A trial judge sided with Pot-O-Gold, but in a decision issued on Sept. 17, a divided Louisiana First Circuit Court of Appeal ruled in favor of the city. Judge Mitchell R. Theriot, writing for the majority, said since the “true object” of Pot-O-Gold’s toilet rentals was the provision of tangible property to customers, the entire transaction – including any cleaning or disposal services – was subject to local sales tax. It did not matter that the cleaning services were optional, or that Pot-O-Gold provided standalone, nontaxable services to other customers.

Judge J. Michael McDonald filed a dissenting opinion. He said the majority’s decision created “an absurd result”: Pot-O-Gold had to collect sales tax for cleaning its own toilets, but not for cleaning someone else’s. McDonald said this was inconsistent with other areas of Louisiana sales tax law. For instance, removing garbage from a dumpster is not considered a taxable event according to the Louisiana Department of Revenue. But, according to the majority, Pot-O-Gold’s services were merely “incidental” to the rental of the toilets, and therefore subject to tax.

S.M. Oliva is a writer living in Charlottesville, Virginia. He edits the international legal blog Bonham’s Cases.

Oct 072014

The medical use of cannabis – marijuana – is controversial in the United States. But other countries, like Canada, allow licensed producers to cultivate and sell marijuana for medicinal purposes. A Canadian judge recently considered the question of how to classify such medical marijuana sales for sales tax purposes.

Cannabis in Canada

In Canada, medical marijuana is not taxable if obtained with a doctor’s prescription. But cannabis is subject to the GST if obtained through a legal private club with a just a medical certificate.

Unlike the United States, where sales tax is a purely state and local matter, Canada has a combined federal-provincial sales tax known as a Goods and Services Tax (GST). The GST applies to all sales of property and services, although many categories of transactions are subject to a “zero-rate,” which effectively exempts them from the tax. Under current law, the zero-rate applies to any “drug” listed on the government of Canada’s schedule of controlled substances. This exemption covers most prescription drugs.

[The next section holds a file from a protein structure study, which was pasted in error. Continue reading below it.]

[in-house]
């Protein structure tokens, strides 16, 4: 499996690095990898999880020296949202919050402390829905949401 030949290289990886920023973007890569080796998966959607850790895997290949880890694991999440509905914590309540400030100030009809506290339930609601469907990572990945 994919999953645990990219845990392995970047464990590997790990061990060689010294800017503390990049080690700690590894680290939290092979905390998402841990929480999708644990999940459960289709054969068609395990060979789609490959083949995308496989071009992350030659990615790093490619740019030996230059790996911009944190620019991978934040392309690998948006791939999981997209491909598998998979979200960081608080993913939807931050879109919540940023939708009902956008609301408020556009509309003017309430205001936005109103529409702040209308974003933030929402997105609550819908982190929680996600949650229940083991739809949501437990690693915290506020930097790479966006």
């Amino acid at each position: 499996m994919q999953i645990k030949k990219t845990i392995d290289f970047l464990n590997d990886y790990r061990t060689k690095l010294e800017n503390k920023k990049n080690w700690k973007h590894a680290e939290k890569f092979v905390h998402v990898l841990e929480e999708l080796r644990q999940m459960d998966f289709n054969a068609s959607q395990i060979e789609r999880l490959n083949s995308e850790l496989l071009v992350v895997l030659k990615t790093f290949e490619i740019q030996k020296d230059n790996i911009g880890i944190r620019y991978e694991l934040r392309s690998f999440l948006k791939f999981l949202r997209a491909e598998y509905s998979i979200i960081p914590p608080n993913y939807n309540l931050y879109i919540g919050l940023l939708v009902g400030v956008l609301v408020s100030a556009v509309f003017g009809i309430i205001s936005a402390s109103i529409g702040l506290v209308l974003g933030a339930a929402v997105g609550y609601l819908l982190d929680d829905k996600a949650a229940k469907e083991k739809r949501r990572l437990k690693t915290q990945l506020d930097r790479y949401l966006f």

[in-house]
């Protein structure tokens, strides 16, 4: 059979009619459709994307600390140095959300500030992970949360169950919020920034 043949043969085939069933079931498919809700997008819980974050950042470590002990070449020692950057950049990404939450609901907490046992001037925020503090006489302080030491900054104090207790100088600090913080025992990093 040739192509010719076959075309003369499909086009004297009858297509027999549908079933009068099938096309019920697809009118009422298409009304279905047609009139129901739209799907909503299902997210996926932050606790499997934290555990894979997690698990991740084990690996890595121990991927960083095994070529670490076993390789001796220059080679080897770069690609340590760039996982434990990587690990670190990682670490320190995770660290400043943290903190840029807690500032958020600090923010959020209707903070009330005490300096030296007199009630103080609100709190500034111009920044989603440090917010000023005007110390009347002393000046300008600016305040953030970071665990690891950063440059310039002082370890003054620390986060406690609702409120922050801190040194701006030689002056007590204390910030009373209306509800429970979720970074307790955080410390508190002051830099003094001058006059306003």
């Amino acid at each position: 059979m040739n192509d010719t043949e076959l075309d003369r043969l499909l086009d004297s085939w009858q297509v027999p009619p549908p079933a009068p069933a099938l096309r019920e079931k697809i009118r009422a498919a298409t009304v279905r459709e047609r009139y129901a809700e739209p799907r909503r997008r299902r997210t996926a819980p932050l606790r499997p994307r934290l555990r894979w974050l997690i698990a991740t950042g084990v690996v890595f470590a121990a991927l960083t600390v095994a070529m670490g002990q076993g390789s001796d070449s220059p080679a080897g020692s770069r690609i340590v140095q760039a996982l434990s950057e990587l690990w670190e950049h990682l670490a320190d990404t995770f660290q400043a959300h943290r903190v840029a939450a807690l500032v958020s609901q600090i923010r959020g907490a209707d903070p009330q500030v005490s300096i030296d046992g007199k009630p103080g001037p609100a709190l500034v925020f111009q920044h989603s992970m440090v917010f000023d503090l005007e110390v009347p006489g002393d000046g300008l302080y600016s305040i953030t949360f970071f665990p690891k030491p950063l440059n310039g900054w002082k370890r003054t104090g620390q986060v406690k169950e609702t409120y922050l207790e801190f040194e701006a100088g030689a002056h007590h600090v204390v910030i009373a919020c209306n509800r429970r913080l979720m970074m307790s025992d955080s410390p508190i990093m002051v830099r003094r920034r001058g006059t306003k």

Gerry Hedges grew cannabis in British Columbia for sale to a local medical marijuana club. The Canadian government said Hedges failed to collect more than $300,000 in back sales taxes on his cannabis. Hedges appealed the government’s assessment, arguing his cannabis constituted a zero-rate drug.

Judge Campbell J. Miller of the Tax Court of Canada heard the case. In a decision issued last month, Miller agreed with the government and said Hedges’ marijuana was subject to the GST. While the term “drug” includes marijuana, according to Miller, the GST law also requires the drug be made available only by prescription to qualify for the zero-rate. And Canadian law has been muddled on this point. Before 2013, a person only needed a certificate from a medical practitioner before legally obtaining medical marijuana, which according to Miller was not the same thing as a prescription one would give to a pharmacist. Last year, the government amended its regulations to require a prescription, which must be filled by a government-approved dispensary, rather than a private club like the one Hedges dealt with.

Miller said “[t]here is understandable confusion in the industry” as a result of the government’s changing regulations. There are effectively two ways to obtain medical marijuana. If it is obtained from a government dispensary with a prescription, it is considered a zero-rate drug under the GST. But if, as was the case with Hedges’ sales, marijuana is obtained through a private club with a medical certificate, the seller must collect the GST. Miller acknowledged his decision does not totally clarify the law, as “there remain gaps and inconsistencies” due to the government’s evolving approach to medical marijuana.

S.M. Oliva is a writer living in Charlottesville, Virginia. He edits the international legal blog Bonham’s Cases.